SARS-CoV-2 infection has caused a high rate of morbidity and mortality among older adults. Therefore, long-term care facilities, such as skilled nursing facilities (SNF), are vulnerable to SARS-CoV-2 transmission and COVID-19 outbreaks. Additionally, advanced age and multiple comorbidities of their residents can be associated with poor outcomes.7–9

On April, a staff member of a SNF in middle-sized city in Sao Paulo State, Brazil, tested positive for COVID-19 and was hospitalized. One week later, three residents of the facility had respiratory symptoms and an outbreak of COVID-19 was identified. Herein we report a successful outbreak investigation and management, based on serial point-prevalence for early detection and control.

Material and methodsStudy design

This was an observational, cross-sectional study conducted at the city of Serrana, SP, from April 4th to May 14th, 2020.

Study population

The SNF has four bedrooms with five beds and one bedroom with three beds (total, 23 beds) and an area for collective meals and activities. During the outbreak, 23 long-term residents were living at the SNF, and 26 healthcare workers (HCW) were working there in different shifts.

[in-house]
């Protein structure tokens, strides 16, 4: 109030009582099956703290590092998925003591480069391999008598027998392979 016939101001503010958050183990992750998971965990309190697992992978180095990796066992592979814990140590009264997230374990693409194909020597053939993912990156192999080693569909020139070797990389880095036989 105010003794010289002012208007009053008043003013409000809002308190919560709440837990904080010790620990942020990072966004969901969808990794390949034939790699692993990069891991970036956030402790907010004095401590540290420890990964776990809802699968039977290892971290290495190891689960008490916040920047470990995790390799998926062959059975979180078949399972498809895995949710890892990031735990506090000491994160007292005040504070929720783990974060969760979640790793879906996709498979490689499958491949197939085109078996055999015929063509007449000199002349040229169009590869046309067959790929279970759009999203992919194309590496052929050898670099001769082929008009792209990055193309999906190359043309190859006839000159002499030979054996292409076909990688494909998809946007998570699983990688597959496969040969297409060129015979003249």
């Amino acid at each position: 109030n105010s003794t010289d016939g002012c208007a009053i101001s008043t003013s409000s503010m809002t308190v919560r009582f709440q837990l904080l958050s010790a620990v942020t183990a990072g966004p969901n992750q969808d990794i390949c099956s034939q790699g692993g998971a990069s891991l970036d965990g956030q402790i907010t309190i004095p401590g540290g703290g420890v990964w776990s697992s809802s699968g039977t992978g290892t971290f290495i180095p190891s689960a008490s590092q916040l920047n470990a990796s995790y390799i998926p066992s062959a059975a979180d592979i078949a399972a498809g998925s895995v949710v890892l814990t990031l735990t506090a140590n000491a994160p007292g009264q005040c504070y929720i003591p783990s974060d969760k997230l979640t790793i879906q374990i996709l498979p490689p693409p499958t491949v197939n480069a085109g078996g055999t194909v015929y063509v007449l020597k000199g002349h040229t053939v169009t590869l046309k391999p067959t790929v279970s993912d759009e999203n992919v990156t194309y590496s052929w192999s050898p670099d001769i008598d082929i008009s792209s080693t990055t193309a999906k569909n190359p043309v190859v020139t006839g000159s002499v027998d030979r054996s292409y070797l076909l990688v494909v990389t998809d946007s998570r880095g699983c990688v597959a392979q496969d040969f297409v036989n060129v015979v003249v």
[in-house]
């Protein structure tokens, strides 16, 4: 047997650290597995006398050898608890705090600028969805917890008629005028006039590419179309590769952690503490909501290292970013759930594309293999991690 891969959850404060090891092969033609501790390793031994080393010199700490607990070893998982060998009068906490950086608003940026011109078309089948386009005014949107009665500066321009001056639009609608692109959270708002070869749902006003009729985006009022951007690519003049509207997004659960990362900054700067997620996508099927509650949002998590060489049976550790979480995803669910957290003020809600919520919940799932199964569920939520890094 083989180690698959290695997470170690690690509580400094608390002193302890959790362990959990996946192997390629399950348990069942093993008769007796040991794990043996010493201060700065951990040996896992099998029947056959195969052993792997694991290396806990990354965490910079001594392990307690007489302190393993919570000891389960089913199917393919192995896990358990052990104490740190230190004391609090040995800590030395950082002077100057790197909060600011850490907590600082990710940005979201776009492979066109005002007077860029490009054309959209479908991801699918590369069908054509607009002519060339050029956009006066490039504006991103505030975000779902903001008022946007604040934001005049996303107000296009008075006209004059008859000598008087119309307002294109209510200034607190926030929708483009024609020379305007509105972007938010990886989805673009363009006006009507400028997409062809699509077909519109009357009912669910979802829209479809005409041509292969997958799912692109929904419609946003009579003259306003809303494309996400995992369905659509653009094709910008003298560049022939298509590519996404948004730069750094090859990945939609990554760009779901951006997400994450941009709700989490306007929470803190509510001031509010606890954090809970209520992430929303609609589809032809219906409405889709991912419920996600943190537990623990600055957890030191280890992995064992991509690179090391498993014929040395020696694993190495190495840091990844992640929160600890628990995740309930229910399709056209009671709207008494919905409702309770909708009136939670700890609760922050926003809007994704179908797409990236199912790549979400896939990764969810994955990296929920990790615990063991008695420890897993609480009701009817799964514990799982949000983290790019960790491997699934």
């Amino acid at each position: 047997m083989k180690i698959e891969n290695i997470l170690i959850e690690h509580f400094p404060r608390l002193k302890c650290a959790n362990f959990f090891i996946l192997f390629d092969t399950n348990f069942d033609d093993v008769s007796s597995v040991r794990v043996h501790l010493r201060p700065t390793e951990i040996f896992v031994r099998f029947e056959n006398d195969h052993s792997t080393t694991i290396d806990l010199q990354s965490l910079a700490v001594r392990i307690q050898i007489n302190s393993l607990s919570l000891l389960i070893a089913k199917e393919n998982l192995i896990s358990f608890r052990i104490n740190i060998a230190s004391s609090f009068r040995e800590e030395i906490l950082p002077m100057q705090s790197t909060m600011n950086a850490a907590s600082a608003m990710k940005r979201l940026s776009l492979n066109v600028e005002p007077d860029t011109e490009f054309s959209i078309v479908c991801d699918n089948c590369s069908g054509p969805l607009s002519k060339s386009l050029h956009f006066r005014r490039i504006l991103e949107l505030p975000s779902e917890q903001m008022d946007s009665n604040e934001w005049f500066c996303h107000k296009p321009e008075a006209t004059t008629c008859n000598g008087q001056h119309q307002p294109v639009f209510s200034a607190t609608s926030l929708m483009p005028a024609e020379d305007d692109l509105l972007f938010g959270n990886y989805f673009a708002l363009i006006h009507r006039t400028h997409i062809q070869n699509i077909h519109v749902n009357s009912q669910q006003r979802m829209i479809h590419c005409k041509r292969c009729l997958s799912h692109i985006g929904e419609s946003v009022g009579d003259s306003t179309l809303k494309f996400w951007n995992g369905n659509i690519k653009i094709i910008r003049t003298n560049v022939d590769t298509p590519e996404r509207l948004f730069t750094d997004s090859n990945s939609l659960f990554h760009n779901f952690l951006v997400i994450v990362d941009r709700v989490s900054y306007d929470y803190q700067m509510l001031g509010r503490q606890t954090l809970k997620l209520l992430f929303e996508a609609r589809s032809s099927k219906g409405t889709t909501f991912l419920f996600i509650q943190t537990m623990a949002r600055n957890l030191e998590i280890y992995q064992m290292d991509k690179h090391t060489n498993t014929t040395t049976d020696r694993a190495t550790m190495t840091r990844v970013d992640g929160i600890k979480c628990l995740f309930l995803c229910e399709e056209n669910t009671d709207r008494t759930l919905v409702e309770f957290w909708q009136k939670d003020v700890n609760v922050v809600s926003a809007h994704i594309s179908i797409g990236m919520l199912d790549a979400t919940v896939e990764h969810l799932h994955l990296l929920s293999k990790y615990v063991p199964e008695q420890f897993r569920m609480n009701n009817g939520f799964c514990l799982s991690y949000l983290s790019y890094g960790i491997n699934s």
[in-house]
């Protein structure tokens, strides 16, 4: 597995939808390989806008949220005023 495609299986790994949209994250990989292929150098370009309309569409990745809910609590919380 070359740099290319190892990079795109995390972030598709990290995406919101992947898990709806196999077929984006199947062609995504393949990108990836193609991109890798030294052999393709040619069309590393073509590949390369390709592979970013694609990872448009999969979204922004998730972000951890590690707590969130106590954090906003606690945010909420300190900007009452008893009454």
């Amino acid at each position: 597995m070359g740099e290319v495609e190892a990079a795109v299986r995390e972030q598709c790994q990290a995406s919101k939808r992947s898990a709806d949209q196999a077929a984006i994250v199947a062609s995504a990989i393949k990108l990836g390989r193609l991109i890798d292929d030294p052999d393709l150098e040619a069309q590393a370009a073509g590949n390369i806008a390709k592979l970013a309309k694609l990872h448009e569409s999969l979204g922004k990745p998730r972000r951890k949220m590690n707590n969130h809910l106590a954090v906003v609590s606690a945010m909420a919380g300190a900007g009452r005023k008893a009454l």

Description of the index case and outbreak

On April 13, 2020, a 39-year-old female nurse working at long-term SNF was admitted to the Serrana State Hospital, SP, Brazil, with fever, cough, malaise, headache, and anosmia. She tested positive for SARS-CoV-2 on April 14 and was defined as the index case. Symptom onset was on April 9 and the last day she worked in the long-term SNF was April 8. She received support therapy with no need for oxygen supplementation and was discharged five days after admission.